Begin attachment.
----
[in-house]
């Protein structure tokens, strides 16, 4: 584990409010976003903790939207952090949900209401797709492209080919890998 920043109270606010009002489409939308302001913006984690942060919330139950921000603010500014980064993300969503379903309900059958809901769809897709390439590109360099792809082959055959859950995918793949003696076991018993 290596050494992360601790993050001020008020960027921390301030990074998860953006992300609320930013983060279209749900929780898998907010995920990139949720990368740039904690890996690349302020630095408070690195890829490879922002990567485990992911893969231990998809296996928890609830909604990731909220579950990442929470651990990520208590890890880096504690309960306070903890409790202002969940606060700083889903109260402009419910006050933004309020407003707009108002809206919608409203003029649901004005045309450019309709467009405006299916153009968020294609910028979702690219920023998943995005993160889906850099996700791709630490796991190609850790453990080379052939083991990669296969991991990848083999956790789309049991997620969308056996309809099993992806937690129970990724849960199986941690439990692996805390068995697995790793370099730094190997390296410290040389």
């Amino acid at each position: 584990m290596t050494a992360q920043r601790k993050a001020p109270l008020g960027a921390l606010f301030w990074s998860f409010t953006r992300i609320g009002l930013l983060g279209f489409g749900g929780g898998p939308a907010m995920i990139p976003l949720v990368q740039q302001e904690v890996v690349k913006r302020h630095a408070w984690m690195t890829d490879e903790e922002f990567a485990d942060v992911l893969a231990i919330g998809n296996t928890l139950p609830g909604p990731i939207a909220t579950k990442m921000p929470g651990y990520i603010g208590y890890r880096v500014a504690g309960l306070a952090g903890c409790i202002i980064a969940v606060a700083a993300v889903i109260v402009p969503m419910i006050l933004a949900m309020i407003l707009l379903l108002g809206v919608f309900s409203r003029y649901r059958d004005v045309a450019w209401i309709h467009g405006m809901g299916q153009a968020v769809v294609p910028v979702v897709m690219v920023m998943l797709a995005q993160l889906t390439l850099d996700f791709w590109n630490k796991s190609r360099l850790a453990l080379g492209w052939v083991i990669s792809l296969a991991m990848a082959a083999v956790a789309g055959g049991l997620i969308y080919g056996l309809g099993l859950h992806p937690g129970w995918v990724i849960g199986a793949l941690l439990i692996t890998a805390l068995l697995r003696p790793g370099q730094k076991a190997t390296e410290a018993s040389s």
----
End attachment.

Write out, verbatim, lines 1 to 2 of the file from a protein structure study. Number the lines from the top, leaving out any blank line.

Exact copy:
[in-house]
């Protein structure tokens, strides 16, 4: 584990409010976003903790939207952090949900209401797709492209080919890998 920043109270606010009002489409939308302001913006984690942060919330139950921000603010500014980064993300969503379903309900059958809901769809897709390439590109360099792809082959055959859950995918793949003696076991018993 290596050494992360601790993050001020008020960027921390301030990074998860953006992300609320930013983060279209749900929780898998907010995920990139949720990368740039904690890996690349302020630095408070690195890829490879922002990567485990992911893969231990998809296996928890609830909604990731909220579950990442929470651990990520208590890890880096504690309960306070903890409790202002969940606060700083889903109260402009419910006050933004309020407003707009108002809206919608409203003029649901004005045309450019309709467009405006299916153009968020294609910028979702690219920023998943995005993160889906850099996700791709630490796991190609850790453990080379052939083991990669296969991991990848083999956790789309049991997620969308056996309809099993992806937690129970990724849960199986941690439990692996805390068995697995790793370099730094190997390296410290040389």